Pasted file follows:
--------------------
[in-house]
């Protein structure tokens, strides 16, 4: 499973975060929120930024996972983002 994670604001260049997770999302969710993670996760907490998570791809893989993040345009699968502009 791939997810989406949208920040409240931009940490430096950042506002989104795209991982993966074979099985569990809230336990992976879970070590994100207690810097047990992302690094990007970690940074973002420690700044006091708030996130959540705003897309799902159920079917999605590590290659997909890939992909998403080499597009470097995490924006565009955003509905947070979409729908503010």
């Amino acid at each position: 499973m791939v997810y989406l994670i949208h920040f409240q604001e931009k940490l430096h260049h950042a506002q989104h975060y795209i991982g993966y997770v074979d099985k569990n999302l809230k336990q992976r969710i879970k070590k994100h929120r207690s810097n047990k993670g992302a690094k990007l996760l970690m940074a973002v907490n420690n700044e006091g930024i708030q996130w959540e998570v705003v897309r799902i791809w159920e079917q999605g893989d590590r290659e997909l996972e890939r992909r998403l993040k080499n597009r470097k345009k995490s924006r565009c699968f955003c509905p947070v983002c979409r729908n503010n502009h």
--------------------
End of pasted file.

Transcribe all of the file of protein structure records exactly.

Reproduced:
[in-house]
């Protein structure tokens, strides 16, 4: 499973975060929120930024996972983002 994670604001260049997770999302969710993670996760907490998570791809893989993040345009699968502009 791939997810989406949208920040409240931009940490430096950042506002989104795209991982993966074979099985569990809230336990992976879970070590994100207690810097047990992302690094990007970690940074973002420690700044006091708030996130959540705003897309799902159920079917999605590590290659997909890939992909998403080499597009470097995490924006565009955003509905947070979409729908503010």
């Amino acid at each position: 499973m791939v997810y989406l994670i949208h920040f409240q604001e931009k940490l430096h260049h950042a506002q989104h975060y795209i991982g993966y997770v074979d099985k569990n999302l809230k336990q992976r969710i879970k070590k994100h929120r207690s810097n047990k993670g992302a690094k990007l996760l970690m940074a973002v907490n420690n700044e006091g930024i708030q996130w959540e998570v705003v897309r799902i791809w159920e079917q999605g893989d590590r290659e997909l996972e890939r992909r998403l993040k080499n597009r470097k345009k995490s924006r565009c699968f955003c509905p947070v983002c979409r729908n503010n502009h």